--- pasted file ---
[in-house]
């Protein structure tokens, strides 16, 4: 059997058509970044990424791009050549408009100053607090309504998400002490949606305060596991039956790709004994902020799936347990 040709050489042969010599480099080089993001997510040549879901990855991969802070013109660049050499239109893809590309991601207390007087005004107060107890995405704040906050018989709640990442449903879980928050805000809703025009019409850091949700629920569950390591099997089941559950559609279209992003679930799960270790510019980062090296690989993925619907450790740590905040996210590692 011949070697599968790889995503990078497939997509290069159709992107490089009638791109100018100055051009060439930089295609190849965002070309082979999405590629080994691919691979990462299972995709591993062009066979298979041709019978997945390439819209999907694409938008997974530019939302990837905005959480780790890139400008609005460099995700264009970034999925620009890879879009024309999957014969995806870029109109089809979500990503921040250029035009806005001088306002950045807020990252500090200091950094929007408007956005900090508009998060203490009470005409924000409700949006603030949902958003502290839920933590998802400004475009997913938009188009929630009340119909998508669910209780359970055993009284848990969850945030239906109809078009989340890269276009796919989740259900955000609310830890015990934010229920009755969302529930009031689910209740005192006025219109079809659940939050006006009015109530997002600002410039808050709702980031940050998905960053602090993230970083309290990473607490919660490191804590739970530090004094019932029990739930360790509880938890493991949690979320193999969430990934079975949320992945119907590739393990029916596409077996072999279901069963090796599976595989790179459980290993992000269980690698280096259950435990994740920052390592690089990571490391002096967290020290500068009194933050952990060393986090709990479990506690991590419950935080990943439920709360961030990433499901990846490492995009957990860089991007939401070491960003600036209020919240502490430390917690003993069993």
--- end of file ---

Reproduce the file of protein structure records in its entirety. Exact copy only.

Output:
[in-house]
């Protein structure tokens, strides 16, 4: 059997058509970044990424791009050549408009100053607090309504998400002490949606305060596991039956790709004994902020799936347990 040709050489042969010599480099080089993001997510040549879901990855991969802070013109660049050499239109893809590309991601207390007087005004107060107890995405704040906050018989709640990442449903879980928050805000809703025009019409850091949700629920569950390591099997089941559950559609279209992003679930799960270790510019980062090296690989993925619907450790740590905040996210590692 011949070697599968790889995503990078497939997509290069159709992107490089009638791109100018100055051009060439930089295609190849965002070309082979999405590629080994691919691979990462299972995709591993062009066979298979041709019978997945390439819209999907694409938008997974530019939302990837905005959480780790890139400008609005460099995700264009970034999925620009890879879009024309999957014969995806870029109109089809979500990503921040250029035009806005001088306002950045807020990252500090200091950094929007408007956005900090508009998060203490009470005409924000409700949006603030949902958003502290839920933590998802400004475009997913938009188009929630009340119909998508669910209780359970055993009284848990969850945030239906109809078009989340890269276009796919989740259900955000609310830890015990934010229920009755969302529930009031689910209740005192006025219109079809659940939050006006009015109530997002600002410039808050709702980031940050998905960053602090993230970083309290990473607490919660490191804590739970530090004094019932029990739930360790509880938890493991949690979320193999969430990934079975949320992945119907590739393990029916596409077996072999279901069963090796599976595989790179459980290993992000269980690698280096259950435990994740920052390592690089990571490391002096967290020290500068009194933050952990060393986090709990479990506690991590419950935080990943439920709360961030990433499901990846490492995009957990860089991007939401070491960003600036209020919240502490430390917690003993069993």